James Reason, The scholar of catastrophe who uses Nick Leeson and Barings Bank as a case study to help engineers prevent accidents, is careful to distinguish between three different types of error. The most straightforward are slips, when through clumsiness or lack of attention you do something you simply didn’t mean to do. In 2005, a young Japanese trader tried to sell one share at a price of ¥600,000 and instead sold 600,000 shares at the bargain price of ¥1. Traders call these slips ‘fat finger errors’ and this one cost £200 million.
Then there are violations, which involve someone deliberately doing the wrong thing. Bewildering accounting tricks like those employed at Enron, or the cruder fraud of Bernard Madoff, are violations, and the incentives for them are much greater in finance than in industry.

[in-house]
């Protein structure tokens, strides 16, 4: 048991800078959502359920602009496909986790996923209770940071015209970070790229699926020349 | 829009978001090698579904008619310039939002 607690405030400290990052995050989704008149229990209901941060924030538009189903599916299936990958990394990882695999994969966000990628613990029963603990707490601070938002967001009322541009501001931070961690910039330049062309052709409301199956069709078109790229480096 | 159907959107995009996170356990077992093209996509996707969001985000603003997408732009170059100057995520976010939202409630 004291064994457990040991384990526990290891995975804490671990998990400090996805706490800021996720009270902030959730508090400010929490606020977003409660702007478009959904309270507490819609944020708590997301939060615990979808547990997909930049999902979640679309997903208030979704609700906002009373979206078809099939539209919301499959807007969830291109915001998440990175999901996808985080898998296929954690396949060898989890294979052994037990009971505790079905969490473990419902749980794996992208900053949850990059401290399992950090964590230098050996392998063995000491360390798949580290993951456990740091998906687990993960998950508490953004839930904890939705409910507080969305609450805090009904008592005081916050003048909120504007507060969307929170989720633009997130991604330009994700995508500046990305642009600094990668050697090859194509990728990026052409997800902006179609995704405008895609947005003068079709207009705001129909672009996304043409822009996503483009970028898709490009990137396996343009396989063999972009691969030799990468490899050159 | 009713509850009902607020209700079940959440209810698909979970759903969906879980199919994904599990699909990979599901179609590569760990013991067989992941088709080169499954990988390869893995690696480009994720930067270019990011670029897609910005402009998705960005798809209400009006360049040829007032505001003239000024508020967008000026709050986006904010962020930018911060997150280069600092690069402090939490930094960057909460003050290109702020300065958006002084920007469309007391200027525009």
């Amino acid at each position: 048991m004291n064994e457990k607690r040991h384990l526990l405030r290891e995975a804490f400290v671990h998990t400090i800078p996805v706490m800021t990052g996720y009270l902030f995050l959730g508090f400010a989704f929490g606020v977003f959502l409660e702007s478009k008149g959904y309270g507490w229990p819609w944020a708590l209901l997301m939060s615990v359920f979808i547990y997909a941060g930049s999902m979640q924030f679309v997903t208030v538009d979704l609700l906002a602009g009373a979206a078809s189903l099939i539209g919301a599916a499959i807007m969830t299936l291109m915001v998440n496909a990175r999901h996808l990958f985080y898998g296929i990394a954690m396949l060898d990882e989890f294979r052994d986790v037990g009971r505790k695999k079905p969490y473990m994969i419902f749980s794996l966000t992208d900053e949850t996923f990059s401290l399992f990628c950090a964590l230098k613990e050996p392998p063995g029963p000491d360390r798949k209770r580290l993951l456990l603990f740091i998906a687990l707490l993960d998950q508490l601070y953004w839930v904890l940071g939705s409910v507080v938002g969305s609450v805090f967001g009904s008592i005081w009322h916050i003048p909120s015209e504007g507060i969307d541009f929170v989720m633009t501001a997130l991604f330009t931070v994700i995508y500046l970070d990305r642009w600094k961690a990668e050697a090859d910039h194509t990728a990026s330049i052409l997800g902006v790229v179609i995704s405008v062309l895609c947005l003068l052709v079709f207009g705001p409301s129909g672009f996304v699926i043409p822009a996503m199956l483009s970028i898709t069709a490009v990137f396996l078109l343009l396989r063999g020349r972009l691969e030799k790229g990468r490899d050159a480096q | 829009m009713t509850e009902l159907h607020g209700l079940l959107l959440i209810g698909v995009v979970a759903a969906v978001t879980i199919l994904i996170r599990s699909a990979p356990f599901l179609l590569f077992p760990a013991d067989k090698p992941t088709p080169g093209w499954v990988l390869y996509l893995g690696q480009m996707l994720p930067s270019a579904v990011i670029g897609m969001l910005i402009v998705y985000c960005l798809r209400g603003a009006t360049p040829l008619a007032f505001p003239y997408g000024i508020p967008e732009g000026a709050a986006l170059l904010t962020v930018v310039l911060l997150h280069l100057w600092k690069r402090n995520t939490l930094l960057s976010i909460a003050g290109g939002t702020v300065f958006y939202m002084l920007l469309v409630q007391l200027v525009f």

Most insidious are mistakes. Mistakes are things you do on purpose, but with unintended consequences, because your mental model of the world is wrong. When the supervisors at Piper Alpha switched on a dismantled pump, they made a mistake in this sense. Switching on the pump was what they intended, and they followed all the correct procedures. The problem was that their assumption about the pump, which was that it was all in one piece, was mistaken.